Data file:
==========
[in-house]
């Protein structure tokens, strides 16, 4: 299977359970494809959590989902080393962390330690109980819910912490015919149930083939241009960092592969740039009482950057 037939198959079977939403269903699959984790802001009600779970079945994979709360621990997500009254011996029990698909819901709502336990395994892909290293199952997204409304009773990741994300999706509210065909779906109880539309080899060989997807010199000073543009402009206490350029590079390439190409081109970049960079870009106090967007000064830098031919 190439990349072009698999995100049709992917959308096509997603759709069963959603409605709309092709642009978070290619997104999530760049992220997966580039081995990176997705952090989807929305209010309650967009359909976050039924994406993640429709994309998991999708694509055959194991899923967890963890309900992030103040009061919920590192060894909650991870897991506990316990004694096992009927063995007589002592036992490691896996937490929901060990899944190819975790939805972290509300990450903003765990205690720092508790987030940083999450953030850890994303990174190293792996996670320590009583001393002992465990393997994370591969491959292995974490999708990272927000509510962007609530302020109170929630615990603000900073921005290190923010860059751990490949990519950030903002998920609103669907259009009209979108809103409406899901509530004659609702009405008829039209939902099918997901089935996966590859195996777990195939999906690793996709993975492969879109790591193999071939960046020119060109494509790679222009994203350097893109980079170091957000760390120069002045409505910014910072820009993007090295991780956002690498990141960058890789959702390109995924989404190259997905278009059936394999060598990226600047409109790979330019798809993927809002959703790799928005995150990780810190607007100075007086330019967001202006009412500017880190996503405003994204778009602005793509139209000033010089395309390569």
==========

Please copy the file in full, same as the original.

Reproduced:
[in-house]
């Protein structure tokens, strides 16, 4: 299977359970494809959590989902080393962390330690109980819910912490015919149930083939241009960092592969740039009482950057 037939198959079977939403269903699959984790802001009600779970079945994979709360621990997500009254011996029990698909819901709502336990395994892909290293199952997204409304009773990741994300999706509210065909779906109880539309080899060989997807010199000073543009402009206490350029590079390439190409081109970049960079870009106090967007000064830098031919 190439990349072009698999995100049709992917959308096509997603759709069963959603409605709309092709642009978070290619997104999530760049992220997966580039081995990176997705952090989807929305209010309650967009359909976050039924994406993640429709994309998991999708694509055959194991899923967890963890309900992030103040009061919920590192060894909650991870897991506990316990004694096992009927063995007589002592036992490691896996937490929901060990899944190819975790939805972290509300990450903003765990205690720092508790987030940083999450953030850890994303990174190293792996996670320590009583001393002992465990393997994370591969491959292995974490999708990272927000509510962007609530302020109170929630615990603000900073921005290190923010860059751990490949990519950030903002998920609103669907259009009209979108809103409406899901509530004659609702009405008829039209939902099918997901089935996966590859195996777990195939999906690793996709993975492969879109790591193999071939960046020119060109494509790679222009994203350097893109980079170091957000760390120069002045409505910014910072820009993007090295991780956002690498990141960058890789959702390109995924989404190259997905278009059936394999060598990226600047409109790979330019798809993927809002959703790799928005995150990780810190607007100075007086330019967001202006009412500017880190996503405003994204778009602005793509139209000033010089395309390569």